Corporate Governance Adrift

Corporate Governance Adrift

A Critique of Shareholder Value

The Cournot Centre series

Michel Aglietta and Antoine Rebérioux

Recent corporate governance scandals have brought to the fore the inherent contradictions of a capitalism dominated by financial markets. This challenging book by Michel Aglietta and Antoine Rebérioux argues that capitalism’s basic premise – that companies must be managed in the sole interest of their shareholders – is incongruent with the current environment of liquid markets, profit-hungry investors and chronic financial instability. The authors advocate rather that a company should be managed as an institution where common objectives are developed for all stakeholders, and that this democratic principle should be extended to the management of collective savings to reduce macro-financial instability. These two conditions, they contend, could make contemporary capitalism a vehicle for social progress.

Chapter 6: The Logics of Finance

Michel Aglietta and Antoine Rebérioux

Subjects: business and management, corporate governance, economics and finance, corporate governance, financial economics and regulation, industrial organisation

Extract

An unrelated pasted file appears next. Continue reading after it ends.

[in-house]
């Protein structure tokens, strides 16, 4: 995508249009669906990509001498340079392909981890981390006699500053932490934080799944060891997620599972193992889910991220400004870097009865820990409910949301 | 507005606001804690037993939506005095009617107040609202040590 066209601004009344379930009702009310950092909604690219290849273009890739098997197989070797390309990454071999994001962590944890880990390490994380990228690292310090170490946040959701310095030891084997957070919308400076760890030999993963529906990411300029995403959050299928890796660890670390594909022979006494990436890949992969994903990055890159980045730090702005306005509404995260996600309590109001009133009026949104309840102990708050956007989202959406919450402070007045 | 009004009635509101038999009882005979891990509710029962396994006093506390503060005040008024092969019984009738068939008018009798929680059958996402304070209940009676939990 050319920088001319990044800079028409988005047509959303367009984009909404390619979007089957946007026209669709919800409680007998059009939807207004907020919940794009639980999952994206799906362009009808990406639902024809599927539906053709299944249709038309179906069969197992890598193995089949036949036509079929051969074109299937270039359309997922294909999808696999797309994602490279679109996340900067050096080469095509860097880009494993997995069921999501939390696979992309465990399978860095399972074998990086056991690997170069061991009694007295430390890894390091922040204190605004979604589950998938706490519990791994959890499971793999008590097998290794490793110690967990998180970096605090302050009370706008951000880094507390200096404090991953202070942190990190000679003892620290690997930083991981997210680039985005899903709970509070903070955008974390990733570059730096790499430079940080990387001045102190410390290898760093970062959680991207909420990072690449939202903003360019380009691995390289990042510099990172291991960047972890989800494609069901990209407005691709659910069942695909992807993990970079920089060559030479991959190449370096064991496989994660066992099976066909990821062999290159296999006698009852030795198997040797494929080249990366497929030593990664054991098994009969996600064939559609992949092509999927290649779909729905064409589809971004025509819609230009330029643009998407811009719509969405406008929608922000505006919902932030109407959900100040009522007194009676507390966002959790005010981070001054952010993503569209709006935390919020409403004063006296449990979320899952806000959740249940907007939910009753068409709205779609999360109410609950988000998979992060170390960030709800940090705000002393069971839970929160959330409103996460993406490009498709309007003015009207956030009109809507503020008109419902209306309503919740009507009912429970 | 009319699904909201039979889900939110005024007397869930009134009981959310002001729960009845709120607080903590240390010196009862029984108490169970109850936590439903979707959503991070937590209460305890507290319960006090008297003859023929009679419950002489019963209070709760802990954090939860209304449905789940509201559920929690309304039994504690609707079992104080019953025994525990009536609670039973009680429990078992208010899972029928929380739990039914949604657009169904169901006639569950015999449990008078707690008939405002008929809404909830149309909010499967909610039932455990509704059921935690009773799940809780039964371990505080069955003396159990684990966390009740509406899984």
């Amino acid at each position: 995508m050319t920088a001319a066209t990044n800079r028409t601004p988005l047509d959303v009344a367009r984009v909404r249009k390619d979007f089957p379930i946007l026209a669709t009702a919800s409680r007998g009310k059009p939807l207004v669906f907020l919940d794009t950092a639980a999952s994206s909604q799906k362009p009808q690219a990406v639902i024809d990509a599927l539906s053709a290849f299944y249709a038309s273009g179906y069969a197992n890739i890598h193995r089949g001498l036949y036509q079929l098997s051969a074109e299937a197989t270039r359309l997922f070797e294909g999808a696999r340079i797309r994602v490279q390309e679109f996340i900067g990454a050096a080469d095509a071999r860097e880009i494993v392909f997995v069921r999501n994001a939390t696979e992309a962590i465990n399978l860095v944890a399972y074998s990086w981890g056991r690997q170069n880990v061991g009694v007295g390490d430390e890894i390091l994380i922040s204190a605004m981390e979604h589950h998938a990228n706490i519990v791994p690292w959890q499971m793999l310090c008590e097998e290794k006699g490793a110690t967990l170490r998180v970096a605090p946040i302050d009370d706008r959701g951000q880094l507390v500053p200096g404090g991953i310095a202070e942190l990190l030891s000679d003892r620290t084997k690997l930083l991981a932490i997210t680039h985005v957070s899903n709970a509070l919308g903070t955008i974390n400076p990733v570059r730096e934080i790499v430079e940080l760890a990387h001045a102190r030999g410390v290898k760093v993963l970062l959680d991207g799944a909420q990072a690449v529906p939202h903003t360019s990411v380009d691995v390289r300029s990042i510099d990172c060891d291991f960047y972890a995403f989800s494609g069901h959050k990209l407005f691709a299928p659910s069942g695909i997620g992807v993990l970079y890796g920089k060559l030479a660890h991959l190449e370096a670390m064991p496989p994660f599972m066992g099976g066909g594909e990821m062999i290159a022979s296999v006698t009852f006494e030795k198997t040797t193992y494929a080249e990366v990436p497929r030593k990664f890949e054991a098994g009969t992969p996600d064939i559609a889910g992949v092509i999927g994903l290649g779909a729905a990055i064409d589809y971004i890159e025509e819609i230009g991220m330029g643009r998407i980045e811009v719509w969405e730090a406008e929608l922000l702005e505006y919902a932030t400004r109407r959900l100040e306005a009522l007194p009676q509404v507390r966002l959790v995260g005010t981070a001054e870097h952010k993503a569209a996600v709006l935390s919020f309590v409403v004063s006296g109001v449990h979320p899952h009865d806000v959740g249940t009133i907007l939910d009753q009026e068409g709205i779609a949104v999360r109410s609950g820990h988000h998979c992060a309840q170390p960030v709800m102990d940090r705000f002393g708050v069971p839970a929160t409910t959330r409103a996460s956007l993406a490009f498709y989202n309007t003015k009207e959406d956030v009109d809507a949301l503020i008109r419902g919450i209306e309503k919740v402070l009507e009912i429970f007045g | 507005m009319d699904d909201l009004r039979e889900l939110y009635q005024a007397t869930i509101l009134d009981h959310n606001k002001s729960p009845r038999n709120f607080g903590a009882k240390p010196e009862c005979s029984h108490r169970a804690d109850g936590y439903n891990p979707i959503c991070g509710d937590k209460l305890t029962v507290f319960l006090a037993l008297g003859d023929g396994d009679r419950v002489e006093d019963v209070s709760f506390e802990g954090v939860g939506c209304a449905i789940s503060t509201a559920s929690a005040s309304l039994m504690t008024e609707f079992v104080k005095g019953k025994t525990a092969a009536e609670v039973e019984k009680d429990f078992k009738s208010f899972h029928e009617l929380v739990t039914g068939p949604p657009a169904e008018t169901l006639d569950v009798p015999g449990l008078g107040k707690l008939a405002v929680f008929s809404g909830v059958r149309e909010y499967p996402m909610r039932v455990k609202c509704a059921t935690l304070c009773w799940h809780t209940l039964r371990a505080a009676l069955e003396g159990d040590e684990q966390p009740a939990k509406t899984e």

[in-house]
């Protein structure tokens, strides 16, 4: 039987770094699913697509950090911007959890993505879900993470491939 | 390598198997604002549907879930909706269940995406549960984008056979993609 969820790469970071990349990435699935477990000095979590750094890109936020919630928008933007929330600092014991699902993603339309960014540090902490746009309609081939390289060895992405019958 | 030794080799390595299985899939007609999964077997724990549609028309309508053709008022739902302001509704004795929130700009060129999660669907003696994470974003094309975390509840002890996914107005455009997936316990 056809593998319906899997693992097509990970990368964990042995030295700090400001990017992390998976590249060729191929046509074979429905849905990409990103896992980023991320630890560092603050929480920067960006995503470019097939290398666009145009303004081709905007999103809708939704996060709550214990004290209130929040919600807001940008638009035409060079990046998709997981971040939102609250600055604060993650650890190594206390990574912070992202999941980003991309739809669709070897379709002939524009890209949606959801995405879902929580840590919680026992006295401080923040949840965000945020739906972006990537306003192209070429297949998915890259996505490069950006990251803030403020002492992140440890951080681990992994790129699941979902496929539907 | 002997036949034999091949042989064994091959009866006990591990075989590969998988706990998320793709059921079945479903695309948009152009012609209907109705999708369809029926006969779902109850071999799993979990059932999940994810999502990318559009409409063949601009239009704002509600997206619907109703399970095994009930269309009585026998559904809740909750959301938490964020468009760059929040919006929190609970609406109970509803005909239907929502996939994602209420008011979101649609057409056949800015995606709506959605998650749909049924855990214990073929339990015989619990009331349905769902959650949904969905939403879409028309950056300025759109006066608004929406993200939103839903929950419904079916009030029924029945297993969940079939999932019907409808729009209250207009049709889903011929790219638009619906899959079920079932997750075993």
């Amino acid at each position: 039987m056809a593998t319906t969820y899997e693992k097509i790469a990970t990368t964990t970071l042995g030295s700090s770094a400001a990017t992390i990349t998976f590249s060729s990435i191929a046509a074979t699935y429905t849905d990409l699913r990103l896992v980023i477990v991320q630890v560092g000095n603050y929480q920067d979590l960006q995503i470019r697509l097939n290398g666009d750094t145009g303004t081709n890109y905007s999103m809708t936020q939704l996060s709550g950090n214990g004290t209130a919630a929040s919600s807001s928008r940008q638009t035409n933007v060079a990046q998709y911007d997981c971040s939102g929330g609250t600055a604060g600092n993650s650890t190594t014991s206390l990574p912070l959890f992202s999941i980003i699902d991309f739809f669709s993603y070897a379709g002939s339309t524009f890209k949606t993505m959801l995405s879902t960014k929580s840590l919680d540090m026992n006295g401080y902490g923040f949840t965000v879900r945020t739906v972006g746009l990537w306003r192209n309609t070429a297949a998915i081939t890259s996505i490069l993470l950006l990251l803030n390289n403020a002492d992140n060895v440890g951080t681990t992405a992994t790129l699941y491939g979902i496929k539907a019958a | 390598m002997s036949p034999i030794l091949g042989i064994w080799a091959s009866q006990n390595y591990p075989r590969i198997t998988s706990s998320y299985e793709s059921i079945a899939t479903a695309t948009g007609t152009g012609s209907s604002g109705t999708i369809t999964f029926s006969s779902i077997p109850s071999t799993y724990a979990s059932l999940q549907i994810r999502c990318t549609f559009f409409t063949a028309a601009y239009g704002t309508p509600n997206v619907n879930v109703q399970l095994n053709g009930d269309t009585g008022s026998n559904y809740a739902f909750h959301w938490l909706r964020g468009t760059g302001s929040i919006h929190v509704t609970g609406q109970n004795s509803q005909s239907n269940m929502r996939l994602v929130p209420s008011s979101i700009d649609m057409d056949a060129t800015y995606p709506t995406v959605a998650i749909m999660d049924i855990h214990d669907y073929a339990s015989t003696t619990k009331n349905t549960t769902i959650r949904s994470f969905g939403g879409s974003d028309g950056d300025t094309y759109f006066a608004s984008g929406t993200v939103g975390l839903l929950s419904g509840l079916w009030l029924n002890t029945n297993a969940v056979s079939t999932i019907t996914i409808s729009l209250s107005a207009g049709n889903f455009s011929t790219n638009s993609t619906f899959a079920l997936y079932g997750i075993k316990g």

6. The logics of finance The preceding chapters have shown how businesses have become dependent on finance. An obsession with stock market price has become a determining feature of capitalism in the last decade of the twentieth century. Financial liberalization has increased the depth and liquidity of capital markets. With the rise to power of institutional investors has come increased awareness of the shareholder. Chapter 4 underlined the way in which the different actors of finance influence the objectives of corporate executives and the way in which they conduct strategy. These cross-influences tend to yield to shareholder value, which has multiple ingredients: threats of hostile takeovers, introduction of new management tools, mainstreaming of stock options, diffusion of a rhetoric associating business efficiency and shareholder well-being, and so on. As yet, this analysis is incomplete: the 1990s were also a period of financial effervescence which accompanied serious distortions of corporate governance. External growth frenzy, hopes of immeasurable profits, and immoderate recourse to debt leverage, were very widespread. At the turn of the twenty-first century, these financial excesses came undone in a double crisis: a financial crisis unleashed by a stock market collapse, and a crisis of governance founded on shareholder value, initiated by the bankruptcy of Enron. In this book, emphasis has been placed on the dual character of the crisis of the principle of shareholder value, which claims to govern contemporary capitalism. The quasi-totality of current explanations of these phenomena separates them...

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